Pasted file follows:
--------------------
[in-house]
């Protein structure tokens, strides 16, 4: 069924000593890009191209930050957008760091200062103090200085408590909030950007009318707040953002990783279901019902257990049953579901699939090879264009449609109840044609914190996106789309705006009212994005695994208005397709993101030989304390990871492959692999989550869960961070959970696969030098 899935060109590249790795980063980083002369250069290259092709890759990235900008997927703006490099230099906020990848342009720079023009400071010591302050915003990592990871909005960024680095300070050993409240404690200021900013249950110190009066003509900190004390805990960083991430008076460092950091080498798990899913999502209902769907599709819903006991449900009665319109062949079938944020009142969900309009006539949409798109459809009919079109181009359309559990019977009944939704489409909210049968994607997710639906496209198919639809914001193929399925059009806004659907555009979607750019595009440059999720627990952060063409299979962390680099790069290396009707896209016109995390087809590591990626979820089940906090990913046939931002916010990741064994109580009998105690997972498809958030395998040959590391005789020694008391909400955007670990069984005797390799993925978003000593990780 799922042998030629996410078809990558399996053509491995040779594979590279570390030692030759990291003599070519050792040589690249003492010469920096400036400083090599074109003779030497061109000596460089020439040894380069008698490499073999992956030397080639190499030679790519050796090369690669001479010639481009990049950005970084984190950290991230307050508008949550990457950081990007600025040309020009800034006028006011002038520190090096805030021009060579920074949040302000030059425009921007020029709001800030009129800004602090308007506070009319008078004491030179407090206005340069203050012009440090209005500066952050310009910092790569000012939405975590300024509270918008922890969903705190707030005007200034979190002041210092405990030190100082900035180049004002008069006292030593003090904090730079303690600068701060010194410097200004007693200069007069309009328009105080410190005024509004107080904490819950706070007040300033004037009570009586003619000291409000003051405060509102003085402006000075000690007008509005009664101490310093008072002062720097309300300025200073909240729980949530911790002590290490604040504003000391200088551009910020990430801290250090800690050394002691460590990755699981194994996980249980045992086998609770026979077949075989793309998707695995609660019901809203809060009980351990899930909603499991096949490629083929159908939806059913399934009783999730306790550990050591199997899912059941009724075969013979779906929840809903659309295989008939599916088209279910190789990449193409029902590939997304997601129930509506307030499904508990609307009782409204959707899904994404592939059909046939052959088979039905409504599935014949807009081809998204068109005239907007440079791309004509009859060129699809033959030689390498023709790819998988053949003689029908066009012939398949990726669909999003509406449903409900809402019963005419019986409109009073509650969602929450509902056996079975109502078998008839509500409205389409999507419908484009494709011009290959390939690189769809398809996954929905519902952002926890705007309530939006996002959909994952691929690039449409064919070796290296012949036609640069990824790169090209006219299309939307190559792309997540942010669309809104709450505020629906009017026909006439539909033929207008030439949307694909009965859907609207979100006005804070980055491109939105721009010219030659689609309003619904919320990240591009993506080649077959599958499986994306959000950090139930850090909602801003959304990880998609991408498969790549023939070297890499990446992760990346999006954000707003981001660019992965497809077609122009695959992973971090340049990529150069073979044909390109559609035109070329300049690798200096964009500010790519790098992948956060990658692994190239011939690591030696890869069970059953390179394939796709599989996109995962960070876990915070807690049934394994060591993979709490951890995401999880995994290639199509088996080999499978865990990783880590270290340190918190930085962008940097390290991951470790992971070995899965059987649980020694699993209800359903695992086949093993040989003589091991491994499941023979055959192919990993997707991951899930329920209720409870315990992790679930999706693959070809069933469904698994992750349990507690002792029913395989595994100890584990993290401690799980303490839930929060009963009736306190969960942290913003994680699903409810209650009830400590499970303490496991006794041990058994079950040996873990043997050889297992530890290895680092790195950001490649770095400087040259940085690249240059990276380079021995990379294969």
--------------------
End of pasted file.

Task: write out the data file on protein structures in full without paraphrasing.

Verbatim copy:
[in-house]
């Protein structure tokens, strides 16, 4: 069924000593890009191209930050957008760091200062103090200085408590909030950007009318707040953002990783279901019902257990049953579901699939090879264009449609109840044609914190996106789309705006009212994005695994208005397709993101030989304390990871492959692999989550869960961070959970696969030098 899935060109590249790795980063980083002369250069290259092709890759990235900008997927703006490099230099906020990848342009720079023009400071010591302050915003990592990871909005960024680095300070050993409240404690200021900013249950110190009066003509900190004390805990960083991430008076460092950091080498798990899913999502209902769907599709819903006991449900009665319109062949079938944020009142969900309009006539949409798109459809009919079109181009359309559990019977009944939704489409909210049968994607997710639906496209198919639809914001193929399925059009806004659907555009979607750019595009440059999720627990952060063409299979962390680099790069290396009707896209016109995390087809590591990626979820089940906090990913046939931002916010990741064994109580009998105690997972498809958030395998040959590391005789020694008391909400955007670990069984005797390799993925978003000593990780 799922042998030629996410078809990558399996053509491995040779594979590279570390030692030759990291003599070519050792040589690249003492010469920096400036400083090599074109003779030497061109000596460089020439040894380069008698490499073999992956030397080639190499030679790519050796090369690669001479010639481009990049950005970084984190950290991230307050508008949550990457950081990007600025040309020009800034006028006011002038520190090096805030021009060579920074949040302000030059425009921007020029709001800030009129800004602090308007506070009319008078004491030179407090206005340069203050012009440090209005500066952050310009910092790569000012939405975590300024509270918008922890969903705190707030005007200034979190002041210092405990030190100082900035180049004002008069006292030593003090904090730079303690600068701060010194410097200004007693200069007069309009328009105080410190005024509004107080904490819950706070007040300033004037009570009586003619000291409000003051405060509102003085402006000075000690007008509005009664101490310093008072002062720097309300300025200073909240729980949530911790002590290490604040504003000391200088551009910020990430801290250090800690050394002691460590990755699981194994996980249980045992086998609770026979077949075989793309998707695995609660019901809203809060009980351990899930909603499991096949490629083929159908939806059913399934009783999730306790550990050591199997899912059941009724075969013979779906929840809903659309295989008939599916088209279910190789990449193409029902590939997304997601129930509506307030499904508990609307009782409204959707899904994404592939059909046939052959088979039905409504599935014949807009081809998204068109005239907007440079791309004509009859060129699809033959030689390498023709790819998988053949003689029908066009012939398949990726669909999003509406449903409900809402019963005419019986409109009073509650969602929450509902056996079975109502078998008839509500409205389409999507419908484009494709011009290959390939690189769809398809996954929905519902952002926890705007309530939006996002959909994952691929690039449409064919070796290296012949036609640069990824790169090209006219299309939307190559792309997540942010669309809104709450505020629906009017026909006439539909033929207008030439949307694909009965859907609207979100006005804070980055491109939105721009010219030659689609309003619904919320990240591009993506080649077959599958499986994306959000950090139930850090909602801003959304990880998609991408498969790549023939070297890499990446992760990346999006954000707003981001660019992965497809077609122009695959992973971090340049990529150069073979044909390109559609035109070329300049690798200096964009500010790519790098992948956060990658692994190239011939690591030696890869069970059953390179394939796709599989996109995962960070876990915070807690049934394994060591993979709490951890995401999880995994290639199509088996080999499978865990990783880590270290340190918190930085962008940097390290991951470790992971070995899965059987649980020694699993209800359903695992086949093993040989003589091991491994499941023979055959192919990993997707991951899930329920209720409870315990992790679930999706693959070809069933469904698994992750349990507690002792029913395989595994100890584990993290401690799980303490839930929060009963009736306190969960942290913003994680699903409810209650009830400590499970303490496991006794041990058994079950040996873990043997050889297992530890290895680092790195950001490649770095400087040259940085690249240059990276380079021995990379294969």